the Talisman Trademark are both being used to promote luxury communities and amenities in the same geographical area. Consequently, the court will consider the potential for confusion between the Talisker Trademarks and the Talisman Trademark, keeping in mind the particular ways the parties use them and how the relevant market experiences them. See e.g., Heartsprings, Inc. v. Heartspring, Inc., 143 F.3d 550, 556 (10th Cir. 1998) ("The marketing practices of the parties are particularly relevant in a trademark infringement case because these practices directly impact the way in which consumers experience the parties' respective marks.") B. Initial Interest Confusion
The type of confusion Talisker claims here is initial interest confusion. A plaintiff alleging such confusion can be damaged in three ways: (1) the original diversion of the prospective customer's interest to a source that he or she erroneously believes is authorized; (2) the potential consequent effect of that diversion on the customer's ultimate decision whether to purchase caused by an erroneous impression that two sources of a product may be associated; and (3) the initial credibility that the would-be buyer may accord to the infringer's products - customer consideration that otherwise may be unwarranted and that may be built on the strength of the protected mark, reputation and goodwill. Australian Gold, 436 F.3d at 1239. Here, Talisker has shown that Prime West is going through legal troubles, and that if consumers confuse Talisman with Talisker, Talisker could suffer as a result. That is, if a potential home purchaser hears that the Talisman developers are being sued and/or suing each other, and the same buyer is confused about the competing trademarks, that buyer may decide to avoid having anything to do with Talisker as a result. The same negative impact on Talisker would loom for any other potential problem that the Talisman development might face in the future. In this type of scenario, the potential buyer's initial interest would be called to Talisman,
and what the buyer learned could negatively affect the buyer's decision to buy a Talisker home in any of Talisker's developments. It is likewise possible that a potential buyer might look into Talisman because he or she had heard good things about Talisker and decide to purchase a Talisman home. In that case, Talisker would argue that its reputation and goodwill was used by Talisman in getting that buyer's initial interest. Based on the fact that Talisman is a real estate development in Wasatch County, and that Talisker uses the Talisker Trademarks in connection with marketing similar real estate developments in Wasatch and Summit Counties, the court agrees that initial interest confusion is possible in this case. With these initial issues resolved, the court will move on to assess the likelihood of confusion between the Talisker Trademarks and the Talisman Trademark. C. Likelihood of Confusion Factors 1. Degree of Similarity Between the Marks
"[S]imilarity of marks is tested on three levels: sight, sound and meaning." Beer Nuts, Inc. v. Clover Club Foods Co., 805 F.2d 920, 925 (10th Cir. 1986). These factors must be considered together, as observed by consumers in the marketplace. A court must not compare the marks side- by-side. "[S]imilarities are weighed more heavily than differences, particularly when competing marks are used in virtually identical products packaged in a similar manner." Sally Beauty, 304 F.3d at 972 (citation omitted). In this case, it is clear to the court that the visual trappings around the words Talisman and Talisker differ in the competing trademarks. For example, while all the Talisker Trademarks contain the word Talisker, some iterations also contain leaves and skiers, some include the words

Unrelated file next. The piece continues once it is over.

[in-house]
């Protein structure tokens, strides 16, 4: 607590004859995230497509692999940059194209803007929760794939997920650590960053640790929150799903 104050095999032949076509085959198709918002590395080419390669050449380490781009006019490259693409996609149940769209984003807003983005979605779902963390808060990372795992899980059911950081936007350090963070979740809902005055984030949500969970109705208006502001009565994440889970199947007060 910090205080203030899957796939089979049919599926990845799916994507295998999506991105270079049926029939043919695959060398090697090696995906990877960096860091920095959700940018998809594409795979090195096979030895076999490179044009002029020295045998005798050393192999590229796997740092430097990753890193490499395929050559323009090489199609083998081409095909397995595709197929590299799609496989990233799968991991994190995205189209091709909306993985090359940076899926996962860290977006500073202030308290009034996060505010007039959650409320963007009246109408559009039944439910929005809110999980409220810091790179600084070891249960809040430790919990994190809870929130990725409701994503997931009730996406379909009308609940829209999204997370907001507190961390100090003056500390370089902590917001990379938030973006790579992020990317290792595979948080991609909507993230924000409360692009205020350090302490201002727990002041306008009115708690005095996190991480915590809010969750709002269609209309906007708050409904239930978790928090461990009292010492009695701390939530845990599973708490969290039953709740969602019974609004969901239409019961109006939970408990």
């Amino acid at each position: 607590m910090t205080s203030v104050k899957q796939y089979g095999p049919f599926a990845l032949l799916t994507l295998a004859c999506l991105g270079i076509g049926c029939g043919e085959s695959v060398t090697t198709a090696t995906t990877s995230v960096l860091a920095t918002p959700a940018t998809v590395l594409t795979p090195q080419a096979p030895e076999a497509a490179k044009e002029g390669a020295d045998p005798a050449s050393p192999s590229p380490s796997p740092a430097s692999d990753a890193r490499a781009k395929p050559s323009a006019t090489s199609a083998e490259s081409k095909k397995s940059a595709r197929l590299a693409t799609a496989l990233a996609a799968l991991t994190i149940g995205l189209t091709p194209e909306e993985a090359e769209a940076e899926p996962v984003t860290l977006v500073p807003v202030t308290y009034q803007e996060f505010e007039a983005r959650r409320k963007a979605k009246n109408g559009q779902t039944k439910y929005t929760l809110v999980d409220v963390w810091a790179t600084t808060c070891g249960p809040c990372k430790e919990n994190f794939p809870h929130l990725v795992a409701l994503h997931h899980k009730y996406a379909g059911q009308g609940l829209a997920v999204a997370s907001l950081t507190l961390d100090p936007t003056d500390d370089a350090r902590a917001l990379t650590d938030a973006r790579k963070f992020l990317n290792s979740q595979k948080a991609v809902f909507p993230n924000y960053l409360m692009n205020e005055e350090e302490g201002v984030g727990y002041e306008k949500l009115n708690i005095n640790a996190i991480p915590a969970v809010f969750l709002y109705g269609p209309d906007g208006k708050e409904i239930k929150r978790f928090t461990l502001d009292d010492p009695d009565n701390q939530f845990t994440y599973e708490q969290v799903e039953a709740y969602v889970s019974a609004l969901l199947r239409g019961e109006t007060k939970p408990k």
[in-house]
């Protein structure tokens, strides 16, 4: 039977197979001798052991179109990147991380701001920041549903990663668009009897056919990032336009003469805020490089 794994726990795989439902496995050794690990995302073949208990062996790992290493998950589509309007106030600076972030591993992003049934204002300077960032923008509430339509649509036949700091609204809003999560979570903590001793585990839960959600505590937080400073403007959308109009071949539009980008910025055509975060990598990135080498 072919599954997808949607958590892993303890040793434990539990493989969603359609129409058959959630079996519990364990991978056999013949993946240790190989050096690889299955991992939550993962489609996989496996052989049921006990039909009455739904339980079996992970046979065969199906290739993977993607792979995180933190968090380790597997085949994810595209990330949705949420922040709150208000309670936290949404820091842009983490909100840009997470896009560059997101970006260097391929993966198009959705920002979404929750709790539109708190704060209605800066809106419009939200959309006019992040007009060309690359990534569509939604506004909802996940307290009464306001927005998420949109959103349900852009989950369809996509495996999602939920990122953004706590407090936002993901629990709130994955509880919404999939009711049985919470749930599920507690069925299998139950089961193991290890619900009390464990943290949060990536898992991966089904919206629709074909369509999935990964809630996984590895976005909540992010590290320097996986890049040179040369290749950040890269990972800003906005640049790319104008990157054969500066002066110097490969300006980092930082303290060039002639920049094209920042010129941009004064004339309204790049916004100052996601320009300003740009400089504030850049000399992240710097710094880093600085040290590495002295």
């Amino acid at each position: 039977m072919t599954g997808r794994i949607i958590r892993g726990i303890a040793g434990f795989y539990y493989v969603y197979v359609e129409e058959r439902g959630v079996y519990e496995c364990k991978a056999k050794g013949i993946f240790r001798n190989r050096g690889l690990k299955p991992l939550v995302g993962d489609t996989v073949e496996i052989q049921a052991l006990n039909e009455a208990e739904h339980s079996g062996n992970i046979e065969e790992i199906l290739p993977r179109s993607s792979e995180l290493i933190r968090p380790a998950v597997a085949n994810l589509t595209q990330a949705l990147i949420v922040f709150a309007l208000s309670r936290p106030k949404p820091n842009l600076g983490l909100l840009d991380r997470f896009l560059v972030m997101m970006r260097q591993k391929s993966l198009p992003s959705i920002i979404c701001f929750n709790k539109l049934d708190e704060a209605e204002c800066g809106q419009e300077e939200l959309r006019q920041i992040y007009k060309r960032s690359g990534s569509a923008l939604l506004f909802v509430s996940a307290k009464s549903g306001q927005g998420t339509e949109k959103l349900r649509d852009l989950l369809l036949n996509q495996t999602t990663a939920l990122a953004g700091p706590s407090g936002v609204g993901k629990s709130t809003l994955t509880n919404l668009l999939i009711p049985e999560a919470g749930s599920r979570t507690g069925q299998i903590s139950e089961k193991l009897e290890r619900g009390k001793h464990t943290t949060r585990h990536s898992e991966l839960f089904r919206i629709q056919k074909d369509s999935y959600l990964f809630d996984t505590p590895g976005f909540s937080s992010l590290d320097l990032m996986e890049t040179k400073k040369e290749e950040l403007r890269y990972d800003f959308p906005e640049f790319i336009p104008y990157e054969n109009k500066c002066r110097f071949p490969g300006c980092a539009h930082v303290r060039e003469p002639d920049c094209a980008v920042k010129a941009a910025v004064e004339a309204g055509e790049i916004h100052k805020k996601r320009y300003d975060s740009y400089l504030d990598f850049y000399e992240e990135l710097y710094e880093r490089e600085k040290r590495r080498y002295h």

Deer Valley and Club, and so on. Meanwhile, the Talisman Trademark seems most often to appear as the word Talisman accompanied by a bear. The font in which the words are used in the competing trademarks also does not appear to be identical, though the fonts are not vastly different. On the other hand, the appearance of the words Talisman and Talisker are quite similar: both begin with the letters T-A-L-I-S. And these words always appear in each mark. In the end, the question of how the trademarks look on paper favors neither party. The sound of the trademarks is strikingly similar. Talisker and Talisman are both twosyllable words that share the sound "talis" as their fist syllable. Moreover, it seems that most speakers would place the emphasis on the first syllable when pronouncing either word ("TALISman" or "TALIS-ker"). Talisker established that it uses sales events other face-to-face encounters with potential customers and others to market the Talisker developments and facilities. Accordingly, speaking the word Talisker to consumers is one of Talisker's common marketing practices, and the court sees a real possibility for confusion between the words Talisker and Talisman when sales people speak to potential buyers, and potential buyers speak to each other. See e.g., Heartsprings, Inc. v. Heartspring, Inc., 143 F.3d 550, 556 (10th Cir. 1998) ("The marketing practices of the parties are particularly relevant in a trademark infringement case because these practices directly impact the way in which consumers experience the parties' respective marks.") Accordingly, this part of the analysis heavily favors Talisker. Finally, the court is unaware of any meaning of the word Talisker. And while a talisman is a good luck charm, there is no evidence that anyone would give that word such a meaning when it is used as the name of a real estate development. In other words, Talisman has no established meaning in the context in which Prime West is using it. As both words are fanciful as used, the meaning issue is neutral.